While petite Poreta is frozen in time, most of Umbria reveals intriguing tangible evidence of Etruscan, Roman and Medieval influences – often in the same locale.   The Etruscan civilization lasted from about the 8th century BC until its assimilation into the Roman Republic beginning in the 4th century BC.

Major evidence of Etruscan influence is found in Orvieto and Perugia.  In Todi, walls construed during Etruscan, Roman and Medieval eras still are visible. Spoleto offers a treasure trove of Roman reminders including the remains of a house with a mosaic pavement and a restored first-century amphitheatre. The ruins of a Roman amphitheatre (circa 32 AD) also grace Terni, and remnants of one of the largest amphitheatres built by the Romans stand outside the city walls of Gubbio.

Trevi 1

A memorable Medieval setting is encountered in Trevi, whose ancient center of alleyways, porticos, vaulted passages and churches is partly surrounded by the original 13th-century defensive walls.   Its hilltop position offers commanding views over the surrounding plains, and the groves of trees which surround the village yield some of the country’s best olive oil.

Along with countless architectural and art treasures that abound throughout Umbria, being part of Italy it’s no surprise that the region clings proudly to a well deserved culinary reputation. Pondering the list of specialties that grace restaurant menus can be a mouth-watering experience, and explain why the area is referred to as Italy’s cuore verde (“green heart”).

Food typically is hearty country cuisine simply prepared to enhance the flavors of its ingredients. Meat and pastas are staples. Prized locally grown truffles, more of the black than white variety, are added to a variety of dishes. The olive oil produced in Umbria is considered among the best in a country which is known for the high quality of that product. Montefalco wine, which became my favorite go-to beverage, is named for the delightful little hill town which is surrounded by vineyards.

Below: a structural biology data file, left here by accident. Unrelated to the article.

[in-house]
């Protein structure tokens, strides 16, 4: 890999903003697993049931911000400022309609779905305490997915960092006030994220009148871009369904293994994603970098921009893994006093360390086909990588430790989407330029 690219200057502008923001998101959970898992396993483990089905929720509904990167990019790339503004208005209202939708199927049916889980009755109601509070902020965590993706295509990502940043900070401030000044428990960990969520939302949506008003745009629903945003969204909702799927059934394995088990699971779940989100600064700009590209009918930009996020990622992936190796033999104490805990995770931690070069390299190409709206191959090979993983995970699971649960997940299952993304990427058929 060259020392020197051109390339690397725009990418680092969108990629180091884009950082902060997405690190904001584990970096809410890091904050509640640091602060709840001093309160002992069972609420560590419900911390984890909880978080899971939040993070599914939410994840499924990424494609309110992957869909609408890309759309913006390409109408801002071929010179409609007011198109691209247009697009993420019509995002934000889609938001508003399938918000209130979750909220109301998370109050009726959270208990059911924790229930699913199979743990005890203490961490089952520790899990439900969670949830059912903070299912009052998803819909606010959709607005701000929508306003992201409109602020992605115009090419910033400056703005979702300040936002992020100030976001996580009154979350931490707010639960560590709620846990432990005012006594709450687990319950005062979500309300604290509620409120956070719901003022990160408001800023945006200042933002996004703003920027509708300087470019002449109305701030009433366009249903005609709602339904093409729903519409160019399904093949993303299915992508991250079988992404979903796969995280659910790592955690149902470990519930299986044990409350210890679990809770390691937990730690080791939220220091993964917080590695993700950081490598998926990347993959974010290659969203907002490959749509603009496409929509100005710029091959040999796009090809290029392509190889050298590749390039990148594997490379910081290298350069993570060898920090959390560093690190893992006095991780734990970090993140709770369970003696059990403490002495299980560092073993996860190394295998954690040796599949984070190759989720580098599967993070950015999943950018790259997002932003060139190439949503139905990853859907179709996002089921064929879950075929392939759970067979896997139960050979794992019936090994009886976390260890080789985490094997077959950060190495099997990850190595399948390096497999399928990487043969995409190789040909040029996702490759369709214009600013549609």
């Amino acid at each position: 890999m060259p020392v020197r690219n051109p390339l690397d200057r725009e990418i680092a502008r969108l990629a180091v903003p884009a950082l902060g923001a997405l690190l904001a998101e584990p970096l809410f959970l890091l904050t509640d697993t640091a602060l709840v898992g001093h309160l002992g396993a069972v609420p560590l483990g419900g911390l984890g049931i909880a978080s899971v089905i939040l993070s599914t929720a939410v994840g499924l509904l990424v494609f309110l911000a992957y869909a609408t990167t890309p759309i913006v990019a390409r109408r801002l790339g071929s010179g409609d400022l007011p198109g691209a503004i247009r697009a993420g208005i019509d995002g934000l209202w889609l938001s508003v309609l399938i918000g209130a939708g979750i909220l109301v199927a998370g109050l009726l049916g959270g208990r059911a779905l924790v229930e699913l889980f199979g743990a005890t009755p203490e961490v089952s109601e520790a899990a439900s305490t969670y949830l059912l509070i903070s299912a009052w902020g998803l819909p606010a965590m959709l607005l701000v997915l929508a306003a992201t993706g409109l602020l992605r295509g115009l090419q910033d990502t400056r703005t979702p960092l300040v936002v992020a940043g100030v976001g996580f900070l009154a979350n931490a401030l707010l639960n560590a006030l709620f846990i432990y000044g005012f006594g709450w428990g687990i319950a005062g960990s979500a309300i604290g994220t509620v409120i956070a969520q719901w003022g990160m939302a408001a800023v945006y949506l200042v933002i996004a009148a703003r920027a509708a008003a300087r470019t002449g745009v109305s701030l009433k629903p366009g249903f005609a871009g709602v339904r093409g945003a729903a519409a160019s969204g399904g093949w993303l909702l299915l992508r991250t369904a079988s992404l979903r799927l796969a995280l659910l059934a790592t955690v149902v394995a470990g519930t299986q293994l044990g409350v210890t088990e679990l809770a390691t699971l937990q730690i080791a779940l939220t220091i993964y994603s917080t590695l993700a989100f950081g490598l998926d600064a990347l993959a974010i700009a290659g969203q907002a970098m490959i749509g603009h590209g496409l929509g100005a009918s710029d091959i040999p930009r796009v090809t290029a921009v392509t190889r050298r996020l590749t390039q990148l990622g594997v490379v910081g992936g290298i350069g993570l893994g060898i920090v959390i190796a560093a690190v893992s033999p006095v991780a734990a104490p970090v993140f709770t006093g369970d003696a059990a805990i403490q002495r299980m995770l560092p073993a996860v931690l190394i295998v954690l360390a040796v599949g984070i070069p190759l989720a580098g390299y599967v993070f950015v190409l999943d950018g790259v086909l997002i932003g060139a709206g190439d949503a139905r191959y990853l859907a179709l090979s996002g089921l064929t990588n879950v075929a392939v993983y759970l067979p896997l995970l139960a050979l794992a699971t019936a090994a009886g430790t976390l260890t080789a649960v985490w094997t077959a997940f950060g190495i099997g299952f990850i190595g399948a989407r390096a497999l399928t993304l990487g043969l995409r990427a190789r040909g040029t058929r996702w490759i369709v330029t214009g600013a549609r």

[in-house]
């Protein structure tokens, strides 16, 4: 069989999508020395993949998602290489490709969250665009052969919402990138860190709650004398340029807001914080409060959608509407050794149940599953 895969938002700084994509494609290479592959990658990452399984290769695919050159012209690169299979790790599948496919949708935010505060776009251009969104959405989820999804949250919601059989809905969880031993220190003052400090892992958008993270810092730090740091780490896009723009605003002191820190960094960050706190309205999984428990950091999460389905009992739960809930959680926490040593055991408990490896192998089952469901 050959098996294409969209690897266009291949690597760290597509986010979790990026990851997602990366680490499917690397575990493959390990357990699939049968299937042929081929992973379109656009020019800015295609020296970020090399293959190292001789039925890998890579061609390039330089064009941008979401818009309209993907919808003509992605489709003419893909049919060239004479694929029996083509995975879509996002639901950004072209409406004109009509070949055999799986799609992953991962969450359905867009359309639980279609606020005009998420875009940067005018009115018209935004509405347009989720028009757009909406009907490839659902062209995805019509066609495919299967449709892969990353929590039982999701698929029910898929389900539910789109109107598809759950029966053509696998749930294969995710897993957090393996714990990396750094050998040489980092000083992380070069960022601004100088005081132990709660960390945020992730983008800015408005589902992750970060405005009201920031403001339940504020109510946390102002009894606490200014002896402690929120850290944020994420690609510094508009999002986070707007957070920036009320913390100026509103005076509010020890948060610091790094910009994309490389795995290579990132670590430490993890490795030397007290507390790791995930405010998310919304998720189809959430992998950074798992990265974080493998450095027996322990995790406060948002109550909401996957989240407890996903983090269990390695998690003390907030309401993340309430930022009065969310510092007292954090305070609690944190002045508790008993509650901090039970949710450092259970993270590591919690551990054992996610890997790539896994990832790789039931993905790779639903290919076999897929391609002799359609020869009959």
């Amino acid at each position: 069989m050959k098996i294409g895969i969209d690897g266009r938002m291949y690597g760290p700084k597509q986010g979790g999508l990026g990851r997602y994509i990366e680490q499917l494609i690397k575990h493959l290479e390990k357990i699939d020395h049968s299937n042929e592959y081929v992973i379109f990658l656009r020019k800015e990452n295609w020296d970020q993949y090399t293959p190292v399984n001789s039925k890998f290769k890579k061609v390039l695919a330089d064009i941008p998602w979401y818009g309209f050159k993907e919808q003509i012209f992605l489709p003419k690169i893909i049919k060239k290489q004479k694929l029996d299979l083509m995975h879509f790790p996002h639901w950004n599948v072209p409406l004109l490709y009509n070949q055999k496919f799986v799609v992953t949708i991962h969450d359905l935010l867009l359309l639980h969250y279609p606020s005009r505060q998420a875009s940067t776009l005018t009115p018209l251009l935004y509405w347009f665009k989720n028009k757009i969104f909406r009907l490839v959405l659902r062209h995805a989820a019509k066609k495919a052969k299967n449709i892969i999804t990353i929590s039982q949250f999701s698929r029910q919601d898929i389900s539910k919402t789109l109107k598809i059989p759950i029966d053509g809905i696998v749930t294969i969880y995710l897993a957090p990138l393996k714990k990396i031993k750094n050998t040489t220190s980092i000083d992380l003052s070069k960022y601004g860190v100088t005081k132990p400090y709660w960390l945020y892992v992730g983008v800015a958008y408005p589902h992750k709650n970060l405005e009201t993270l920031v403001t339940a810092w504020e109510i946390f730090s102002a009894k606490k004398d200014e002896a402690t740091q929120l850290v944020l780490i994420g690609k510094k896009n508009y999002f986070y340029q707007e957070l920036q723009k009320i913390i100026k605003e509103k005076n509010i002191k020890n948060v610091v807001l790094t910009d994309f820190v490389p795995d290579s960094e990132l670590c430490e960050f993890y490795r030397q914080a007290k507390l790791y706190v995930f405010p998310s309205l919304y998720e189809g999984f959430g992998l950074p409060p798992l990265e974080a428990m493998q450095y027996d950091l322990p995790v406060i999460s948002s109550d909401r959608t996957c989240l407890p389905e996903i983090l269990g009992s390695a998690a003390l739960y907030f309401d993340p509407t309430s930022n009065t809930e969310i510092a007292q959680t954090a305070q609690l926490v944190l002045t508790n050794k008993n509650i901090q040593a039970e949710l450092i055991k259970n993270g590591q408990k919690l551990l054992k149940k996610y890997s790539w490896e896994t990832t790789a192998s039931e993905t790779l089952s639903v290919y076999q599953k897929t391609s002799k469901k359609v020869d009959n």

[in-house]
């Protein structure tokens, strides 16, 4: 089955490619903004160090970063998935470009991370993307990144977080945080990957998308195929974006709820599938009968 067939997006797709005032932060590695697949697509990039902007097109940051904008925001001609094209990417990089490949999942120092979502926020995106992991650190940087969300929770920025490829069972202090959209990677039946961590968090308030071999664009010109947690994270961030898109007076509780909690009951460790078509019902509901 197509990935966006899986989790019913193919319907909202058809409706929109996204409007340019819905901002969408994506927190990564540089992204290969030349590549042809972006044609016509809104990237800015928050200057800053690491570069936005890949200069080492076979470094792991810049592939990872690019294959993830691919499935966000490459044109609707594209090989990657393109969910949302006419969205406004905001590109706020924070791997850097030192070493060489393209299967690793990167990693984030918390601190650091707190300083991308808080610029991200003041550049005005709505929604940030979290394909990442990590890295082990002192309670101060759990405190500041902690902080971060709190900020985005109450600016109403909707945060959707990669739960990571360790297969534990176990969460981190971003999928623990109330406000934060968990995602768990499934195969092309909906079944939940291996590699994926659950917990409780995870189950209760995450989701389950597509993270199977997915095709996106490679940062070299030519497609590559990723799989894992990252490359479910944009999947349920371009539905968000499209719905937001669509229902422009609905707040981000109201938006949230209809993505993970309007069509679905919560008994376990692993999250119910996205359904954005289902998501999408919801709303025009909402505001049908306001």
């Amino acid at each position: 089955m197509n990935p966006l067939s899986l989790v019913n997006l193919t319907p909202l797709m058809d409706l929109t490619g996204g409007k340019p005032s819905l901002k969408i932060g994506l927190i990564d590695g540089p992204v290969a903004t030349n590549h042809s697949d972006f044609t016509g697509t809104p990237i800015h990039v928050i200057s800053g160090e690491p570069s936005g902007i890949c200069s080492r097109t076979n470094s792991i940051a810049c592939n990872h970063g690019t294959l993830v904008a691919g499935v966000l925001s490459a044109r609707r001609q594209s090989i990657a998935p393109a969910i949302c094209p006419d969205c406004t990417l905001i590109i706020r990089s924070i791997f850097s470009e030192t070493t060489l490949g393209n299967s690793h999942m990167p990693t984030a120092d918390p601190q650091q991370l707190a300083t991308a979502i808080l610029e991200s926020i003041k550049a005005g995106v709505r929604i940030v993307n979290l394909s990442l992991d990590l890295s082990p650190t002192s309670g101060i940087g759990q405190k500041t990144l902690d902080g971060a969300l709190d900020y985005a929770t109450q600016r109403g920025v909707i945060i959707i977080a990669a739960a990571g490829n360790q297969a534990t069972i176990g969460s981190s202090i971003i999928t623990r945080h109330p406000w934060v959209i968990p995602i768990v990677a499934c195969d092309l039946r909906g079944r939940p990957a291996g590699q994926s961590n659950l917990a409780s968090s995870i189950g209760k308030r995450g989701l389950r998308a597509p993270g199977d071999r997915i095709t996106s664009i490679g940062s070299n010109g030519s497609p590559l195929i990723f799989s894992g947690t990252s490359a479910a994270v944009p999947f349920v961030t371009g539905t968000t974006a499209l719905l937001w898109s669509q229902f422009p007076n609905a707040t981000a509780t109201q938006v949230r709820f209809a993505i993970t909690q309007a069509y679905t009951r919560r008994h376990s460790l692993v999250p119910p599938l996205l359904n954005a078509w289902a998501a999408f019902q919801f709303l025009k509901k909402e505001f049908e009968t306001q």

The hard-to-resist temptations of the table add to the sensory onslaught which envelops visitors to Umbria, and are part – but just a part – of what makes a visit there as memorable as it is enjoyable.

I traveled to Umbria with Untours, which offers “Independent travel with support” and more than met my expectations. I received an avalanche of pre-trip material that helped me to, as the company promises, “live like the locals.”   In addition to basic details about sightseeing, shopping and getting around, I received insider tips about everything from Umbrian culture and good restaurants to food shopping and recipes of local dishes.

The fact that I was put up in a comfortable furnished apartment at a farm added to the feeling of immersion in the setting.